Investigative dining: How does sit-down dining stand against home cooking for speed, nutrition and value?
Dine-in restaurant service and variety are the industry’s few advantages.
By John Coffelt
Conventional wisdom says that eating out is a quicker, better alternative to making it at home.
To find out, I set out to compare both dining experiences on as level a playing field as possible. Keep in mind, individual experiences will certainly vary.
Paired against one another in this culinary grudge match is Ruby Tuesday’s New Orleans Seafood on a Saturday evening in Tullahoma. In the other corner, homemade Cajun tilapia en papillote (or cooking “in parchment”) smothered in Parmesan sauce and topped with shrimp. A rice pilaf and steamed broccoli rounded out the sides.
Straight off the bat, the homemade version shaved 111 calories from the already low-calorie meal.
The tab for supplies, sans staples, was below $4 per plate at Kroger. I indulged my inner snob with fish fresh from the meat department, but opted for frozen, cooked shrimp to match the topping.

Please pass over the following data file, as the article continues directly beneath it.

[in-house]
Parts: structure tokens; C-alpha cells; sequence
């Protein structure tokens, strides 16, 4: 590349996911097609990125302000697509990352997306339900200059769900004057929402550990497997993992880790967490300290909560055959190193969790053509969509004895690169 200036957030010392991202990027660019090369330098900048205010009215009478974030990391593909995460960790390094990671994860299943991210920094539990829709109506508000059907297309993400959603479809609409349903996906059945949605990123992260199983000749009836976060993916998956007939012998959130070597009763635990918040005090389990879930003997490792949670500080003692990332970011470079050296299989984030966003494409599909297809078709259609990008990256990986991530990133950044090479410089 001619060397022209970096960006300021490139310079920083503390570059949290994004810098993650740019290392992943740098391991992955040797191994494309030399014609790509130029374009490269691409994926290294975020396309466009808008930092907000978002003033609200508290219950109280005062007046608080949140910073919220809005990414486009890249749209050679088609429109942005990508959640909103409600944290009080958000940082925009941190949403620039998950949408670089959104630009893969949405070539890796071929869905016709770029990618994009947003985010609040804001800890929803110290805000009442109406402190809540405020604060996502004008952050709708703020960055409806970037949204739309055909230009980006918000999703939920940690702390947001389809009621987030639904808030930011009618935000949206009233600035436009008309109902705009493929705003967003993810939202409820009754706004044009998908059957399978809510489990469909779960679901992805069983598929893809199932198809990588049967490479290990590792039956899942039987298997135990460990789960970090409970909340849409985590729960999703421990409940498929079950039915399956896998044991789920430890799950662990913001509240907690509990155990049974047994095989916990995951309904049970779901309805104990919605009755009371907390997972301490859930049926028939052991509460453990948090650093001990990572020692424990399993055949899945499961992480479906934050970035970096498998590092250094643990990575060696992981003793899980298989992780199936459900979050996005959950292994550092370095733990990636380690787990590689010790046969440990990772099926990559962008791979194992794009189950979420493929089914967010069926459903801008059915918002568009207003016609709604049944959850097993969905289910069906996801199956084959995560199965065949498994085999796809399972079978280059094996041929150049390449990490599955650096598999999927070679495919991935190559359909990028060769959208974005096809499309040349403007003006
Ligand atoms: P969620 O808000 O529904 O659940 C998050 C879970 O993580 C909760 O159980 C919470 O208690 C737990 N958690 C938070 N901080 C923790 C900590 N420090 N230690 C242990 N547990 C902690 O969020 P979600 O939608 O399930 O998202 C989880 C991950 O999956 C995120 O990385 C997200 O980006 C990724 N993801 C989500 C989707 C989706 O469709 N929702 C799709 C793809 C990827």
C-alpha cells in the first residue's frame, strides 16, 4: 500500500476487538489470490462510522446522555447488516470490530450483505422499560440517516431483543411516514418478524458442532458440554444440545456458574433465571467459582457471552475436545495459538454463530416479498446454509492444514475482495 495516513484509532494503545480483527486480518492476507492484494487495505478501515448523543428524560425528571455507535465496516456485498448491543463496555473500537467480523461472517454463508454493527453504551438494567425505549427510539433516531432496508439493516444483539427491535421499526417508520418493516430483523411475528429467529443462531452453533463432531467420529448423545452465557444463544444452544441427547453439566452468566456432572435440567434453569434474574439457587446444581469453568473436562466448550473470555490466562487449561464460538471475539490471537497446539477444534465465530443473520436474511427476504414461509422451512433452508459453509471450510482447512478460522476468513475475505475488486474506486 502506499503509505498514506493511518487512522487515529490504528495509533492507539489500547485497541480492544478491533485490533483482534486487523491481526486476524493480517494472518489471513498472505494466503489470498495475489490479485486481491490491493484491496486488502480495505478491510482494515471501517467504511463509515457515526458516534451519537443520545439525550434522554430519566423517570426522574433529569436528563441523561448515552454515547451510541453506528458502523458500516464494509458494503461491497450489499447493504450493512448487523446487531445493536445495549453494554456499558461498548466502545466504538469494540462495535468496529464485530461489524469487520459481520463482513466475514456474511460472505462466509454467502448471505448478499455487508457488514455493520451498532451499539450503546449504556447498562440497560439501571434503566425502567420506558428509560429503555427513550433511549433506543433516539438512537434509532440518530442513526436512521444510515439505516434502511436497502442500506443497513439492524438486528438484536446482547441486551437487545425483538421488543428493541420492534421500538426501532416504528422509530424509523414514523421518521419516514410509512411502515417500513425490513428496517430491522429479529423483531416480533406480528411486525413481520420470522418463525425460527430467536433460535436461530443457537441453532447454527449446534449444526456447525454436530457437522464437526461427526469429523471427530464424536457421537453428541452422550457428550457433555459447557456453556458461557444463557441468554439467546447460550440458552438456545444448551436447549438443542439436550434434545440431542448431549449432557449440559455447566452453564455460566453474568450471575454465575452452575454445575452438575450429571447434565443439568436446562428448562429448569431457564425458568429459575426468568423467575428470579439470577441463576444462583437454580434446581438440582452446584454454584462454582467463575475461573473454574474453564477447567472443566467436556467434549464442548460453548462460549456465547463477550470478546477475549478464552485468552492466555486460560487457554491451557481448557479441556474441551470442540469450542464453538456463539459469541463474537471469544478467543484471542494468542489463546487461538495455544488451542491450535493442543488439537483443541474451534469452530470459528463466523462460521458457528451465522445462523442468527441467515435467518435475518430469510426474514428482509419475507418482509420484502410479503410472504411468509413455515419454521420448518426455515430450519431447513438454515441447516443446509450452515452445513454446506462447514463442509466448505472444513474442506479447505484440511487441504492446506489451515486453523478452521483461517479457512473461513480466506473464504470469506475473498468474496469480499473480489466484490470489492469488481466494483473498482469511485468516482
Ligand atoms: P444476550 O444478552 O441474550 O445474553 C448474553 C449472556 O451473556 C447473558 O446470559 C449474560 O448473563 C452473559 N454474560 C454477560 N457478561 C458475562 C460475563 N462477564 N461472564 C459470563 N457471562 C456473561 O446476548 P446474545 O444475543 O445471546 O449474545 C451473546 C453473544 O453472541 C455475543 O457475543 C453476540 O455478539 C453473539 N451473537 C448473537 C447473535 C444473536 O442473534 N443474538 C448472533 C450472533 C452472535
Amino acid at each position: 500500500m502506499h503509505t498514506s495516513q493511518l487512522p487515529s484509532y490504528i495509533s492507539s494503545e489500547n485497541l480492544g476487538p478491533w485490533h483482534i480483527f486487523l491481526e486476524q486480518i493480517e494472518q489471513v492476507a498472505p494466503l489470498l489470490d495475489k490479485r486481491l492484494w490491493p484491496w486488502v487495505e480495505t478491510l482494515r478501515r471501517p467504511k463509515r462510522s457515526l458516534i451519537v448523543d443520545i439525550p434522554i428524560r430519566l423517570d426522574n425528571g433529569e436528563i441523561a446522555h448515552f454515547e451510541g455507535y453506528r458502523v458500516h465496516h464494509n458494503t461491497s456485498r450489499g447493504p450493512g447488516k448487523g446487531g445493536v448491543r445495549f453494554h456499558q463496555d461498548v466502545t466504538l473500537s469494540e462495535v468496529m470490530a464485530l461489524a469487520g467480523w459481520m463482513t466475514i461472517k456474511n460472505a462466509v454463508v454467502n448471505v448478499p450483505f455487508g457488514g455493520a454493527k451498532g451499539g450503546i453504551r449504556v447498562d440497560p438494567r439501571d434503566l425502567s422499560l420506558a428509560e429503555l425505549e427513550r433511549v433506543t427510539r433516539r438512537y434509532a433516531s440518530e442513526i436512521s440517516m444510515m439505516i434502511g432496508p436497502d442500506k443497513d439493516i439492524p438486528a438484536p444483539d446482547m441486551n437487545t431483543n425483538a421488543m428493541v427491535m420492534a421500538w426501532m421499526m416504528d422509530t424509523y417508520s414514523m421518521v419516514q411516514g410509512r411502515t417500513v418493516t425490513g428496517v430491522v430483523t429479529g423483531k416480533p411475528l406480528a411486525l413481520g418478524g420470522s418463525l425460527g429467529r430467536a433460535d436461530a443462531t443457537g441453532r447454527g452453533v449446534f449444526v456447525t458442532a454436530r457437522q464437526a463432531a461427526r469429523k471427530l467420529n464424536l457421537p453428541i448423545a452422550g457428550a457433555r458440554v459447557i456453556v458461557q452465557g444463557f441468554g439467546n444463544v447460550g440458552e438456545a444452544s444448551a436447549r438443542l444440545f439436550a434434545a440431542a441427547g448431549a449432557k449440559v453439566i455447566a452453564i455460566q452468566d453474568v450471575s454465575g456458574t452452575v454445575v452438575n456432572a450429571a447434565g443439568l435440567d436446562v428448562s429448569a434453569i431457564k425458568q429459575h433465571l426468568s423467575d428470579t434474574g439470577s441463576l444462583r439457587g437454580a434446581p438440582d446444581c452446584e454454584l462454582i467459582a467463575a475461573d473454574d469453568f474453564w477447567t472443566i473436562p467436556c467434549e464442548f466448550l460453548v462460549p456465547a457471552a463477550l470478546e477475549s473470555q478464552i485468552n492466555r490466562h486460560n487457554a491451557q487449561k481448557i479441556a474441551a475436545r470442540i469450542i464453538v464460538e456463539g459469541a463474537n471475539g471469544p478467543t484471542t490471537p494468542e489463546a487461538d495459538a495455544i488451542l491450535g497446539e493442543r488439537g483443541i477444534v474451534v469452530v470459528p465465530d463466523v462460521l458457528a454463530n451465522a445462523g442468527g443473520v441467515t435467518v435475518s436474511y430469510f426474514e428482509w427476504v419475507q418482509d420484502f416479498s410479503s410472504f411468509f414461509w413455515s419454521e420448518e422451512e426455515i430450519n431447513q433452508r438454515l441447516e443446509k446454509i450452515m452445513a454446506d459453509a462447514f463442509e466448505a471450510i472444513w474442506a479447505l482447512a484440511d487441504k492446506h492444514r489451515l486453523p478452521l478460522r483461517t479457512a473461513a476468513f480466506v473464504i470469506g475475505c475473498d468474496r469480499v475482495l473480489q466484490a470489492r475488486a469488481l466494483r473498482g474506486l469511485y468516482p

The cooking was pre-planned to optimize ease and speed.
En papillote, or in parchment, is an almost foolproof way to cook fish or other quick-cooking dish. Simply fold a pouch in paper, spray with oil, season and bake. The bag traps in moisture and flavor, while also keeping the serving warm if other items run a little behind.
As for the restaurant experience, every effort was made to time the visit so Ruby Tuesday wouldn’t be too busy or too dead.
We arrived at the restaurant at 5:57 p.m. and were seated right away, a luxury that would I would not enjoy Sunday when I recreated the meal.
For my Cajun catch, the important part was the sauce, and the only thing that couldn’t set and leave to cook on it’s own.
To make time for the sauce I cooked Rice-A-Roni rice pilaf in a cooker. The broccoli went into a microwave steamer bag, and the fish I baked in the parchment at 375 degrees.
The cooking times varied from about 30 minutes for the rice, three minutes for the veggies and 10-15 for the fish. The sauce took surprisingly longer than I expected, running about 25 minutes.
To match the sauce to Ruby Tuesday, I blended Parmesan into a traditional béchamel white sauce.